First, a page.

Even the more affluent Blacks can't escape the despair of poverty. Not as long as long you have one family member or friend impacted by the grips of poverty. How many people do you know that live in "the hills," but have to go back to "the flats" to visit "their people?" How many people do we know that moved to the Westside, but have to "go home" to visit "Mama" on the eastside or southside-not because you don't have the means to move her but because she doesn't want to move? For many of our seniors, it's the only neighborhood they've ever known and they're not leaving their homes, no matter how much the "hood" has changed. How many of us have passed through Skid Row and seen somebody they knew (well) and thought that was the last person you'd see down there because "back in the day," the person "had it goin' on?" But circumstances change, and life changes-and what was once up is now down. It's earthshaking and nerve shattering to know that "if not for the Grace of God, that could be…" Individuals can escape poverty.

Communities hardly ever do, unless they're gentrified-in which case, the impoverished are just moved somewhere else while the rich take over strategic locales (which urban spaces are becoming increasingly more gentrified and valuable).

The last forty years have proved that low income people just can't work their way out of poverty. They have to hit the lotto or find minerals rights in their backyards. Wages have been suppressed as high wage manufacturing jobs were replaced by low wage service jobs. The fastest growing segment of the poverty and welfare populations are people who get up and go to work everyday and still can't make ends meet, the "working poor." The Southern Christian Leadership Conference of Los Angles and SEIU Local 6434b launched a National Poor People's Campaign this week that we hope will spread across the nation. It was announced on the same day a rally was being held in support of a security officers' march for increased wages and improvement in work conditions so the officers can have jobs with dignity. The modern day example, of why we need a Poor People's Campaign, is the plight of security officers in Los Angeles (really, security officers anywhere). Here are people, seeking dignity through work, hired at minimum (or just above minimum) wage, to protect assets in our communities-most times without a gun or sufficient back-up-representing the first point of contact in dangerous situations but never earning the respect (numerous "toy cop" jokes) or the money they deserve to provide for and protect their families. In Los Angeles, Blacks are nine percent of the population and over 70% of the security guard workers. Race, economics and circumstance is a big factor here. It's the Memphis Sanitation Workers dilemma all over again. Black workers are good enough to protect business interests all over the city, but not good enough to earn livable wages and live with dignity.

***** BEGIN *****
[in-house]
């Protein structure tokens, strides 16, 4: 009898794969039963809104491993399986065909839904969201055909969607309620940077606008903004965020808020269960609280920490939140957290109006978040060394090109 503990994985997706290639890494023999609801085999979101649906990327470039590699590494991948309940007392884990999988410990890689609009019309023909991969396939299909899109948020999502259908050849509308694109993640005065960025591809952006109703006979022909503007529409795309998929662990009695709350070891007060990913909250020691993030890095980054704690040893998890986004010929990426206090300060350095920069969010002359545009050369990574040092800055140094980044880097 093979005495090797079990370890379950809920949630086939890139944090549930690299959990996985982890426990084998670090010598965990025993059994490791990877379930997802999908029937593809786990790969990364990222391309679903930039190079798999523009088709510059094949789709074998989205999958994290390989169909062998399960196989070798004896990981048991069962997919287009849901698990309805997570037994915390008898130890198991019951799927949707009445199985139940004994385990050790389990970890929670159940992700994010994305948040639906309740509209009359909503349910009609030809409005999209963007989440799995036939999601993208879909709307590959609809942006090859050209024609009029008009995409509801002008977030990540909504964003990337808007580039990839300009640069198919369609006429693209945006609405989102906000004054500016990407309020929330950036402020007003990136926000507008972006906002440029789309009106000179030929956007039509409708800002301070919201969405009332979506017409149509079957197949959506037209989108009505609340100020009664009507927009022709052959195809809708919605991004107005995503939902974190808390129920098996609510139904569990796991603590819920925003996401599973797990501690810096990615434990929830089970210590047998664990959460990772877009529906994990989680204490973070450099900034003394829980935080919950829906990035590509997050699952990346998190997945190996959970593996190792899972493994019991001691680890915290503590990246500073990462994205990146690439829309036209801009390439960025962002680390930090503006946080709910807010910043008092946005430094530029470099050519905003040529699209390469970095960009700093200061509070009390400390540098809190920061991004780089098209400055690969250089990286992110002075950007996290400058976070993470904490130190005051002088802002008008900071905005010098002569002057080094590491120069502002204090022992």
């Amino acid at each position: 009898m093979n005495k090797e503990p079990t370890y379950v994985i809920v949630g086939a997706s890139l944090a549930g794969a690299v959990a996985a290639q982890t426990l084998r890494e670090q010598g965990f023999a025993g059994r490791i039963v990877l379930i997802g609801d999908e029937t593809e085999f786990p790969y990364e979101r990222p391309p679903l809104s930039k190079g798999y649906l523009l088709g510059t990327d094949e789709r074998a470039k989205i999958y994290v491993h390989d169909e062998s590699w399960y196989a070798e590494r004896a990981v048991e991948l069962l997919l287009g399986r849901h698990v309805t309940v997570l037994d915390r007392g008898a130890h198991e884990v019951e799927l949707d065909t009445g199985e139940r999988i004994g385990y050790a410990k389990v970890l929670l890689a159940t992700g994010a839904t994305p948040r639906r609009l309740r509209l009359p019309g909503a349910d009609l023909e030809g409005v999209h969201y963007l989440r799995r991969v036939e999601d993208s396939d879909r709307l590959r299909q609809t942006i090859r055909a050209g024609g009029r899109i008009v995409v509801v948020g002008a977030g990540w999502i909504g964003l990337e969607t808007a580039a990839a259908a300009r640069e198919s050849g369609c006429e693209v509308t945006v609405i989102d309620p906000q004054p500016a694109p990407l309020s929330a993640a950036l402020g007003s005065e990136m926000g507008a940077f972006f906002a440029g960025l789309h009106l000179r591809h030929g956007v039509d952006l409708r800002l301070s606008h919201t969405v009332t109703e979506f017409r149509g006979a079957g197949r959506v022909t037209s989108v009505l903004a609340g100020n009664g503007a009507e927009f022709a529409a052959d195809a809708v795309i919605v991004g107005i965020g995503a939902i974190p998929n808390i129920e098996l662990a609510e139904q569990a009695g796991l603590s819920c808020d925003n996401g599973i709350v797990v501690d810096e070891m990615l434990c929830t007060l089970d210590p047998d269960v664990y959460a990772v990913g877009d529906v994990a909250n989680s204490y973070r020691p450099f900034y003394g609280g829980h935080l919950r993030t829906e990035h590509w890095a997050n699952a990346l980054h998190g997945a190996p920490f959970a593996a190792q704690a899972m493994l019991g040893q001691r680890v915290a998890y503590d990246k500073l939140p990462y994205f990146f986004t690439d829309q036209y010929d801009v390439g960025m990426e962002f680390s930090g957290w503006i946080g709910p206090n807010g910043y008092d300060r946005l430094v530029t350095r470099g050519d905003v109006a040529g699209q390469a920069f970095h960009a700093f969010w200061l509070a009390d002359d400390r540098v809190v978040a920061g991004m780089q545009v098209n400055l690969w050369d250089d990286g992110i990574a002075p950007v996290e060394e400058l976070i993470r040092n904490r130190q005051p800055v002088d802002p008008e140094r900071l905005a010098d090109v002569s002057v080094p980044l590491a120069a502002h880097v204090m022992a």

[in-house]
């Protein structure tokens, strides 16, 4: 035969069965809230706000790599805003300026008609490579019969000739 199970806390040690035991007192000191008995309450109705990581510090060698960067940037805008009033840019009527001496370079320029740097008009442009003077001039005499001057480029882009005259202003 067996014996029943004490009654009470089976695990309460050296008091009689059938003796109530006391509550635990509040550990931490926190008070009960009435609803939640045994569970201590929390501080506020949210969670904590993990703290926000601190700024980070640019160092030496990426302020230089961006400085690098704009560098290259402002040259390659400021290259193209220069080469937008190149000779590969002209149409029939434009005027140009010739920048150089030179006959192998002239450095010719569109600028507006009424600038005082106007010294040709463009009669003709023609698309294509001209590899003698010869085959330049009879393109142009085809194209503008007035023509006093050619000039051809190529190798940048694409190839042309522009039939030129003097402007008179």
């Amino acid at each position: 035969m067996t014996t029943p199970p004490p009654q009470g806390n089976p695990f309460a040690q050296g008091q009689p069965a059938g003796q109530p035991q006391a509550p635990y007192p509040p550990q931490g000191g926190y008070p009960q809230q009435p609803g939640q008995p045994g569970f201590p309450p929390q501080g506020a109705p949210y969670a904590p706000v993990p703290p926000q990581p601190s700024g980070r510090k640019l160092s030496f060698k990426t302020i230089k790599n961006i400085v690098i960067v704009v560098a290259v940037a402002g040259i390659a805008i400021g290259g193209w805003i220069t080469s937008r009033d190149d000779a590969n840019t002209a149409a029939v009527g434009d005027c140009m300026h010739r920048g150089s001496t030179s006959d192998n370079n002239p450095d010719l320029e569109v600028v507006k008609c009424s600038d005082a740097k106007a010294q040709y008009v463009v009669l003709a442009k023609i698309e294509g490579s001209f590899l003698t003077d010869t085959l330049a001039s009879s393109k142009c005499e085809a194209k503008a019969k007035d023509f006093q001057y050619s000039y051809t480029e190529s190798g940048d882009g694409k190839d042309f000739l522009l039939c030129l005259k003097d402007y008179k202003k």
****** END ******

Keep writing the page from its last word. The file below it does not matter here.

This is just one industry where wage suppression impacts the quality of one's life. None of us can escape the realities of the poor-no matter how much we try. And poverty will never just "go away" for as long as much of society tries to ignore it.
Black America can restore America's social conscience by addressing poverty. Poverty is not just a "black problem." It is a class problem, a poor people's problem, that disproportionately affects Blacks. This is one problem we can address. Those who "invoke King" every fifteen minutes, those who want to fight a war, those who say Blacks need a focused cause to re-engage the civil rights movement, here it is.

Support the Poor People's Campaign in your area, to eradicate poverty-King's last fight.

Anthony Asadullah Samad is a national columnist, managing director of the Urban Issues Forum and author of the upcoming book, Saving The Race: Empowerment Through Wisdom. He can be reached at www.AnthonySamad.com


Anthony Asadullah Samad

Wednesday, April 4, 2007